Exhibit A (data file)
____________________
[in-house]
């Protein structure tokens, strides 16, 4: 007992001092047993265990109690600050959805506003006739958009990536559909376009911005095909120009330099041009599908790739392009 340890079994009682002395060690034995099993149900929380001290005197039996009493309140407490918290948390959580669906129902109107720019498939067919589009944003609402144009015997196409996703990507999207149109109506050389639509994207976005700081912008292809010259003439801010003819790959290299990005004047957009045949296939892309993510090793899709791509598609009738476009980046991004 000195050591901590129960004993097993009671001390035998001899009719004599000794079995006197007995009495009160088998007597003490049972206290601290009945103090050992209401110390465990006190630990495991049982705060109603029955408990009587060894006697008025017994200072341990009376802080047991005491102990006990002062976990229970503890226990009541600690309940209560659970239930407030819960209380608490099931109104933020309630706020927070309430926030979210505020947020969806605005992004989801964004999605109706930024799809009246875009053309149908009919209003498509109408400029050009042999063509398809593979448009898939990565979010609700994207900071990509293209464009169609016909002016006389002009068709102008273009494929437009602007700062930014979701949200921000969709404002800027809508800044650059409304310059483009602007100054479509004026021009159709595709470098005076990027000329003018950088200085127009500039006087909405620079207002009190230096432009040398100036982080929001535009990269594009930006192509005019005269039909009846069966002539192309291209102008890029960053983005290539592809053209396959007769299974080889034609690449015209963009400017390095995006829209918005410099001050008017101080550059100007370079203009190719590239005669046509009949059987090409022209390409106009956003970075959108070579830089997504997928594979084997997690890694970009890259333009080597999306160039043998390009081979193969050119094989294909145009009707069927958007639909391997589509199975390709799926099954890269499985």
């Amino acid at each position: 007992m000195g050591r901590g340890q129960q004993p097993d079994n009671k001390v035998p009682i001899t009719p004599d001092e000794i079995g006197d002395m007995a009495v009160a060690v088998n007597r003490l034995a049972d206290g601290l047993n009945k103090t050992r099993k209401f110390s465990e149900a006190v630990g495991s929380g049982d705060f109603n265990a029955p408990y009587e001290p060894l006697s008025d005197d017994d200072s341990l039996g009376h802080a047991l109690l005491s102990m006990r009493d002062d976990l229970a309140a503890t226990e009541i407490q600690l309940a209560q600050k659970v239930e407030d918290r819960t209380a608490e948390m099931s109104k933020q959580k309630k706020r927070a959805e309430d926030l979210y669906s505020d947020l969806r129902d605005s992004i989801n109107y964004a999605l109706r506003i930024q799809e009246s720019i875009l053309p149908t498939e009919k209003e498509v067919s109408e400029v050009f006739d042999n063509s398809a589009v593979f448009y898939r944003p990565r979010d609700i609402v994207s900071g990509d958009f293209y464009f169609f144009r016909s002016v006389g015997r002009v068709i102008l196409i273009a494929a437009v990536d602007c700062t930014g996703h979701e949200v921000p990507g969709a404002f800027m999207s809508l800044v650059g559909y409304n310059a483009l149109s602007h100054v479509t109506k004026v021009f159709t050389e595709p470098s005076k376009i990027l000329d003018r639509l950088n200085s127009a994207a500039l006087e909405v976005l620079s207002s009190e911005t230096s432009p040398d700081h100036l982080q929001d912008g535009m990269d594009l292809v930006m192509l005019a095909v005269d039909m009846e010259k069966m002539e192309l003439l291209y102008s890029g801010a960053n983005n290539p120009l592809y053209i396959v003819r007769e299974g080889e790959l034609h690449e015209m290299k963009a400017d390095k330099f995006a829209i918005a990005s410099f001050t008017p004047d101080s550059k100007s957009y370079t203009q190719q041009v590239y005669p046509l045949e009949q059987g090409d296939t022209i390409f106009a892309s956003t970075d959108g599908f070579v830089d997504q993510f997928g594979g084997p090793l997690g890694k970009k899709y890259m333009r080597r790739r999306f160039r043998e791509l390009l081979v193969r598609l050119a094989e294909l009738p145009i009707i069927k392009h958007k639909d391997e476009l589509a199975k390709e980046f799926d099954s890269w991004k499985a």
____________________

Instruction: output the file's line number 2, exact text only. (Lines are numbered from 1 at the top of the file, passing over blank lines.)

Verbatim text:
């Protein structure tokens, strides 16, 4: 007992001092047993265990109690600050959805506003006739958009990536559909376009911005095909120009330099041009599908790739392009 340890079994009682002395060690034995099993149900929380001290005197039996009493309140407490918290948390959580669906129902109107720019498939067919589009944003609402144009015997196409996703990507999207149109109506050389639509994207976005700081912008292809010259003439801010003819790959290299990005004047957009045949296939892309993510090793899709791509598609009738476009980046991004 000195050591901590129960004993097993009671001390035998001899009719004599000794079995006197007995009495009160088998007597003490049972206290601290009945103090050992209401110390465990006190630990495991049982705060109603029955408990009587060894006697008025017994200072341990009376802080047991005491102990006990002062976990229970503890226990009541600690309940209560659970239930407030819960209380608490099931109104933020309630706020927070309430926030979210505020947020969806605005992004989801964004999605109706930024799809009246875009053309149908009919209003498509109408400029050009042999063509398809593979448009898939990565979010609700994207900071990509293209464009169609016909002016006389002009068709102008273009494929437009602007700062930014979701949200921000969709404002800027809508800044650059409304310059483009602007100054479509004026021009159709595709470098005076990027000329003018950088200085127009500039006087909405620079207002009190230096432009040398100036982080929001535009990269594009930006192509005019005269039909009846069966002539192309291209102008890029960053983005290539592809053209396959007769299974080889034609690449015209963009400017390095995006829209918005410099001050008017101080550059100007370079203009190719590239005669046509009949059987090409022209390409106009956003970075959108070579830089997504997928594979084997997690890694970009890259333009080597999306160039043998390009081979193969050119094989294909145009009707069927958007639909391997589509199975390709799926099954890269499985």